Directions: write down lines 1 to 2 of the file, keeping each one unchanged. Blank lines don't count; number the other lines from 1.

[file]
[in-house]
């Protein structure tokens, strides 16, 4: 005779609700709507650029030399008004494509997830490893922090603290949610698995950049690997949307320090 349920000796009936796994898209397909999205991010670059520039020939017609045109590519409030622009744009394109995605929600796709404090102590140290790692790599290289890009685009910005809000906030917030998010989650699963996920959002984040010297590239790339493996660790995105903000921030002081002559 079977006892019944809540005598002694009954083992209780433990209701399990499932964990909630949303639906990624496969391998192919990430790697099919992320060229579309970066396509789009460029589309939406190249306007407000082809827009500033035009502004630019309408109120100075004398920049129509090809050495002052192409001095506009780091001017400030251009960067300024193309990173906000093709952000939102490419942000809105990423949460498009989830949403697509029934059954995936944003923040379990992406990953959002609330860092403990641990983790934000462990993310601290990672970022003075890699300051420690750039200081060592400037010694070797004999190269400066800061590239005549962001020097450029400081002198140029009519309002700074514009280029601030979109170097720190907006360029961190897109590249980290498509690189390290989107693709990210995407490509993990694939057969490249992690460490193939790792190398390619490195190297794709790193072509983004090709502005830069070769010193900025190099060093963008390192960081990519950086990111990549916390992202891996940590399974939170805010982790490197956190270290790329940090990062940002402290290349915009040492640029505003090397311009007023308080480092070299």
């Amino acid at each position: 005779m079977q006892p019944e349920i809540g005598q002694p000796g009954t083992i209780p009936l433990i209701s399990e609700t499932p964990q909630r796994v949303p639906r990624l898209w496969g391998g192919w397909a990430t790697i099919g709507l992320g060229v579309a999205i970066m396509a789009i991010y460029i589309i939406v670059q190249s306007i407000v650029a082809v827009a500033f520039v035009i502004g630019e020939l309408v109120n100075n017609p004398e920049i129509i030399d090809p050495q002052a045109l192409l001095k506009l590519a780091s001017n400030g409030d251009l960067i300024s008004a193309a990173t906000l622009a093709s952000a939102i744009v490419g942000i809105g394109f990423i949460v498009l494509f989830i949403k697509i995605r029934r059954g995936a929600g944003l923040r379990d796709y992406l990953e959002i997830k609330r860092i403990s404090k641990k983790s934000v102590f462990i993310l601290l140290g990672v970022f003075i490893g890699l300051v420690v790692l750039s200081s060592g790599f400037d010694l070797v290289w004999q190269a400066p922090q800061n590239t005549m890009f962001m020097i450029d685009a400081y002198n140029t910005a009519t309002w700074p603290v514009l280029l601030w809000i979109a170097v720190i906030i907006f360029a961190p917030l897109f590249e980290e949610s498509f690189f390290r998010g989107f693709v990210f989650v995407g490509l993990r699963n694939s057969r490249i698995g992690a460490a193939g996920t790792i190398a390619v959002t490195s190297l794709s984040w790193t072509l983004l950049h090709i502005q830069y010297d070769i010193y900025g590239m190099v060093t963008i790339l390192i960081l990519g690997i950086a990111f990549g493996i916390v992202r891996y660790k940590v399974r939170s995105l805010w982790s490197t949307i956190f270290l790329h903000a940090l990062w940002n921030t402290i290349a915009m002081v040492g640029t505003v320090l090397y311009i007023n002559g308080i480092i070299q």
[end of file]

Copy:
[in-house]
């Protein structure tokens, strides 16, 4: 005779609700709507650029030399008004494509997830490893922090603290949610698995950049690997949307320090 349920000796009936796994898209397909999205991010670059520039020939017609045109590519409030622009744009394109995605929600796709404090102590140290790692790599290289890009685009910005809000906030917030998010989650699963996920959002984040010297590239790339493996660790995105903000921030002081002559 079977006892019944809540005598002694009954083992209780433990209701399990499932964990909630949303639906990624496969391998192919990430790697099919992320060229579309970066396509789009460029589309939406190249306007407000082809827009500033035009502004630019309408109120100075004398920049129509090809050495002052192409001095506009780091001017400030251009960067300024193309990173906000093709952000939102490419942000809105990423949460498009989830949403697509029934059954995936944003923040379990992406990953959002609330860092403990641990983790934000462990993310601290990672970022003075890699300051420690750039200081060592400037010694070797004999190269400066800061590239005549962001020097450029400081002198140029009519309002700074514009280029601030979109170097720190907006360029961190897109590249980290498509690189390290989107693709990210995407490509993990694939057969490249992690460490193939790792190398390619490195190297794709790193072509983004090709502005830069070769010193900025190099060093963008390192960081990519950086990111990549916390992202891996940590399974939170805010982790490197956190270290790329940090990062940002402290290349915009040492640029505003090397311009007023308080480092070299």